Fate vs. Free Will: Oedipus Rex
Oedipus’ ignorance, disrespect, and unending search for the truth ultimately contribute to his free willing destruction of
life and the completion of prophecy.
Fate is the theory that our lives are “predetermined” for us, and the concept that states that humans have the choice to
choose what decisions they make in life is know as free will. Society tends to generally feel that free will is the presiding
element in their lives. It is important to distinguish reality from figment ideas like the belief that your life is “controlled by
fate”; we live in a world where fantasies do not exist and truth surrounds us everyday. Ignoring this makes you ignorant to
the truth; blind to reality and open to fanciful theories-fate-that close your existence to the real world.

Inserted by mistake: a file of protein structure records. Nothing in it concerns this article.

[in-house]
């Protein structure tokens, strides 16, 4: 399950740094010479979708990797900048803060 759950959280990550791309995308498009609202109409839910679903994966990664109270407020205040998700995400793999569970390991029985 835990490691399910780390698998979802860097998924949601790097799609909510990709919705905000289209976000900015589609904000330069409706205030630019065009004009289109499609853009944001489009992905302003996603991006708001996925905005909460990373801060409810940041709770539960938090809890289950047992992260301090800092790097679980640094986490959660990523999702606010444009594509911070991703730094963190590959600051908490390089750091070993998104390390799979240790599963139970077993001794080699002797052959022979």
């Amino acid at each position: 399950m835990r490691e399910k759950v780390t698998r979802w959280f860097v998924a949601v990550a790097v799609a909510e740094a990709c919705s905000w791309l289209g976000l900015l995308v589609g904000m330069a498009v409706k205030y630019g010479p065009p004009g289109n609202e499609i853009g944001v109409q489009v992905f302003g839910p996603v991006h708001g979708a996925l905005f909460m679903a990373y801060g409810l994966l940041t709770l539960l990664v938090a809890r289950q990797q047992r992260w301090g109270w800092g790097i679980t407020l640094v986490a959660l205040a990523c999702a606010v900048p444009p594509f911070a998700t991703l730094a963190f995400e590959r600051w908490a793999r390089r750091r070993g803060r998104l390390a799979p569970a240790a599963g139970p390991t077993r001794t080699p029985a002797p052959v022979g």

Free will is definitely the controlling factor in uncovering the truth about Oedipus’ prophecy. He governs all the choices
and many obstacles he undergoes alone, including: Oedipus fleeing from Corinth, the riddle being solved, the refusal to quit
the search for truth and the supposed fated events, like the death of his father, the marriage to his mother, and the encounter
with the drunken man.
After Tiresias, a man who foreshadows the future, informs Oedipus what lies ahead he flees from Corinth. "When I heard
this, and in the days that followed I would measure from the stars the whereabouts of Corinth-yes, I fled to somewhere where
I should not see fulfilled the infamies told in that dreadful oracle" (Sophocles 792-793). If we as humans were told a fate that
would ruin our lives, we would all free willingly try to hide from it. It was not fate that led him to flee from Corinth but the
human instinct to hide from the truth. Another major event leading to the fulfillment of the prophecy is when Oedipus solves
the riddle in Thebes. The Sphinx asks Oedipus, “What walks on four legs in the